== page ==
Signs of spring are still rather sparse at Roundtop today. The trees certainly show no sign of buds. Birds are singing with added enthusiasm. Even the cardinals, who started singing in February’s snow, sound more chipper today than before. And their singing is more sustained, rather than one lone voice amidst the snow.
For me, the most obvious sign of spring is open water. That is new and a certain sign of spring. To be sure, the nights still result in skim ice over puddles, in the chickens’ water and the nearby ponds. But that ice disappears before noon.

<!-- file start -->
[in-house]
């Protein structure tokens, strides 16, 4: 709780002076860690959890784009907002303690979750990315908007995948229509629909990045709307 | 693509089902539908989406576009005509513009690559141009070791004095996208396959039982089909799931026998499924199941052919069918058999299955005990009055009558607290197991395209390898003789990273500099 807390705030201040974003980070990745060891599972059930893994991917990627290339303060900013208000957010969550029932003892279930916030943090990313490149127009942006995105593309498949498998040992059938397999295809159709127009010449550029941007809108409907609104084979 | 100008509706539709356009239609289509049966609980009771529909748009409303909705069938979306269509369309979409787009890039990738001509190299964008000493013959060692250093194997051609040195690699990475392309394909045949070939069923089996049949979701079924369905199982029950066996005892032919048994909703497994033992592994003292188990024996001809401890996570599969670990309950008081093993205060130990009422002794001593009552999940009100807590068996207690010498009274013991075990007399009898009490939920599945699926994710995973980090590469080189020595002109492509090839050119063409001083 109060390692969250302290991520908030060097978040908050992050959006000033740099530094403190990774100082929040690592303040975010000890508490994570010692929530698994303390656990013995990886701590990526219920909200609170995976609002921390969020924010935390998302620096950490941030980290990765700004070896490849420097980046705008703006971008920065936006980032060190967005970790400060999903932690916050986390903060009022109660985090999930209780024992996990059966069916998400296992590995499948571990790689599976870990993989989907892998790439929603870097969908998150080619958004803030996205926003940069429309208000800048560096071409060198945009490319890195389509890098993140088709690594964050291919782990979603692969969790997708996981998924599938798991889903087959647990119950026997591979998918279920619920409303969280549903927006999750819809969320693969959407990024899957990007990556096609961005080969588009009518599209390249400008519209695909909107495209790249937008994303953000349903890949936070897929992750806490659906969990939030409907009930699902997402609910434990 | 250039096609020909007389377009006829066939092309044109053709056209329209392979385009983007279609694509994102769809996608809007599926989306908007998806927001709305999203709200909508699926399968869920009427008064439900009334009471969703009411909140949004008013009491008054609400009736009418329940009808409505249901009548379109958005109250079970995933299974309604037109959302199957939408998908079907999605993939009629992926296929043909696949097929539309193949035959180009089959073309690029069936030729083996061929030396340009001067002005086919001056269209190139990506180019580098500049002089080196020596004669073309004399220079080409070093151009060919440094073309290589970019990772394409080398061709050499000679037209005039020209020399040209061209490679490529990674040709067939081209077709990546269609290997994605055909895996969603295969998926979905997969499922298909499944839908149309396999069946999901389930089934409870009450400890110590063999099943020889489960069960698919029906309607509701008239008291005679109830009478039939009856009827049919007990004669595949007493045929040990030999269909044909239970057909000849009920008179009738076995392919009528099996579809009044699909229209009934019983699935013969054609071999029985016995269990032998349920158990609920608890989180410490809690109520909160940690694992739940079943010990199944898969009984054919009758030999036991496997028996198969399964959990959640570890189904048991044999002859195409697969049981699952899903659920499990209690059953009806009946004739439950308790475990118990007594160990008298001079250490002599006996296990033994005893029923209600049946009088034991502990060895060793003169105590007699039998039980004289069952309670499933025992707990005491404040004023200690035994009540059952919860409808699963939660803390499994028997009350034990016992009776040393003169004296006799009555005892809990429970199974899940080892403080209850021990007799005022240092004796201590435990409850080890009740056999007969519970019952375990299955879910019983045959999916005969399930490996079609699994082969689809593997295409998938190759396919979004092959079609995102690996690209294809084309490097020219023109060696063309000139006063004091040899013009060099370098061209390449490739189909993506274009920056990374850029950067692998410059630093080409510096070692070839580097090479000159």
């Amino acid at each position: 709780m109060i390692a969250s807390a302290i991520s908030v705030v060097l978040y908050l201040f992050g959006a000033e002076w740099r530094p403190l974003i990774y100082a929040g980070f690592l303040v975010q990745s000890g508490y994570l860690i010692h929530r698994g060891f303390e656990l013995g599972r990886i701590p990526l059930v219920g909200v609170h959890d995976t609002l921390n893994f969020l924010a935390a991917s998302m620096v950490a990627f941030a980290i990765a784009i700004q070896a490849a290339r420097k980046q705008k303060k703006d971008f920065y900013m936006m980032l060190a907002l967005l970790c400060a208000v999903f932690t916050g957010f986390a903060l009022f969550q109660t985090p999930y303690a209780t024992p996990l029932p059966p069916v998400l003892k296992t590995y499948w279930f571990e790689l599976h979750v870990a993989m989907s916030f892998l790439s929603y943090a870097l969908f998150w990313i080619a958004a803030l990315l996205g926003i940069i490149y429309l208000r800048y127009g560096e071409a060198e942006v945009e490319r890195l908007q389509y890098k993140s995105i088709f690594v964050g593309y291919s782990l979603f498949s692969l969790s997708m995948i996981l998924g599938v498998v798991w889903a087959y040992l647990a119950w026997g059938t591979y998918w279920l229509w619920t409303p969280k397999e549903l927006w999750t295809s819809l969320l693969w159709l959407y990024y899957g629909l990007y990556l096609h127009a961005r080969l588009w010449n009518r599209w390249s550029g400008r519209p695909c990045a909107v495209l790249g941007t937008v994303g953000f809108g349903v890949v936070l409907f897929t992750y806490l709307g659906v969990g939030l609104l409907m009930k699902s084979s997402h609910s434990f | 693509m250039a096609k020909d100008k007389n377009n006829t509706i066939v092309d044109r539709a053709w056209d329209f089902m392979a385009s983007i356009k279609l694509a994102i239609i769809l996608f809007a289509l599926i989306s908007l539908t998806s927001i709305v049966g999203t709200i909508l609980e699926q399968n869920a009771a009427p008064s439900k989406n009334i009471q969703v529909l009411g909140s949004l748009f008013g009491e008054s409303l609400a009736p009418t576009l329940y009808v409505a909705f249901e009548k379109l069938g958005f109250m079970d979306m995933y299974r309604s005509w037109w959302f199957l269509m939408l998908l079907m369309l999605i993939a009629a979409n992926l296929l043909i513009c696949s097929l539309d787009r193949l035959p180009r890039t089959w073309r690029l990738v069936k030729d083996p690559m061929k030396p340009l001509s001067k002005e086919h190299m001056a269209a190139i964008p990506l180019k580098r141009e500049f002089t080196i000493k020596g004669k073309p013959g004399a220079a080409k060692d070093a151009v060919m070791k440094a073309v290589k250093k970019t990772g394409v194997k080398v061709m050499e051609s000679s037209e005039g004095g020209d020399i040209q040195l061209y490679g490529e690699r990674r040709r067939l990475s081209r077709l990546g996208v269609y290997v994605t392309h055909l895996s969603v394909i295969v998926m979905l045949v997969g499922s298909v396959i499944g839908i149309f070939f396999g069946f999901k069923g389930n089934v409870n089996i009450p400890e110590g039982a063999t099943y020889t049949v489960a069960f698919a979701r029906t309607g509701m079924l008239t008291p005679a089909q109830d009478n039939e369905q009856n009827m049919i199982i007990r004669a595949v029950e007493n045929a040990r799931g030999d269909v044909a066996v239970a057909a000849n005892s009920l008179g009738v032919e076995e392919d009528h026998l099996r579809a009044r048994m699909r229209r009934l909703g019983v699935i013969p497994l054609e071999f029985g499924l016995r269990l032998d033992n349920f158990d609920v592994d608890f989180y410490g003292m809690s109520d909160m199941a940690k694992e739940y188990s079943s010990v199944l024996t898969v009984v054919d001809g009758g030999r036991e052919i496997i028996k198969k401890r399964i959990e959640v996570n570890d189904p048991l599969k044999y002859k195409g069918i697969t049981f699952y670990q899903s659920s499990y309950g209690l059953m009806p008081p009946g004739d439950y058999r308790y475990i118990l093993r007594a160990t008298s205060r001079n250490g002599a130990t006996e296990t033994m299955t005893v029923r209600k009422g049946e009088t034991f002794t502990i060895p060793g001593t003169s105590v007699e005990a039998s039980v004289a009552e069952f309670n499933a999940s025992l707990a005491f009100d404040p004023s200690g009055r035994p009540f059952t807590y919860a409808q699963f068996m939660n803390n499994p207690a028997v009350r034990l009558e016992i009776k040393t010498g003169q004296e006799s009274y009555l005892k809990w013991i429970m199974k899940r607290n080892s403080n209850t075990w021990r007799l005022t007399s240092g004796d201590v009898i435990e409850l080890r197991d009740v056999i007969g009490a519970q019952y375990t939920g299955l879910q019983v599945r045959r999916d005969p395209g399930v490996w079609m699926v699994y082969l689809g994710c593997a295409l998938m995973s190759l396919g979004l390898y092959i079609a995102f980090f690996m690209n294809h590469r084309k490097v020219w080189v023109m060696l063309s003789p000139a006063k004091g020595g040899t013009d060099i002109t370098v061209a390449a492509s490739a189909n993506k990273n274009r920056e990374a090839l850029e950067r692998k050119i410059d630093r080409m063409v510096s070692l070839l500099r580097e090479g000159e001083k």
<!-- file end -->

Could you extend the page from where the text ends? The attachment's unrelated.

This week it is still too soon after the snow melt for the grass to perk up. That is always the first new growth to appear, though sometimes it’s a race with the skunk cabbage. I haven’t heard spring peepers yet, either.
The landscape is still brown and muddy. I have not ventured deep into the woods yet, as I know the trail down into the valley well enough to know the mud is likely to be impassible. I will wait a while, though it is not too early to foray along the edges of the forest. That will have to be enough for the present.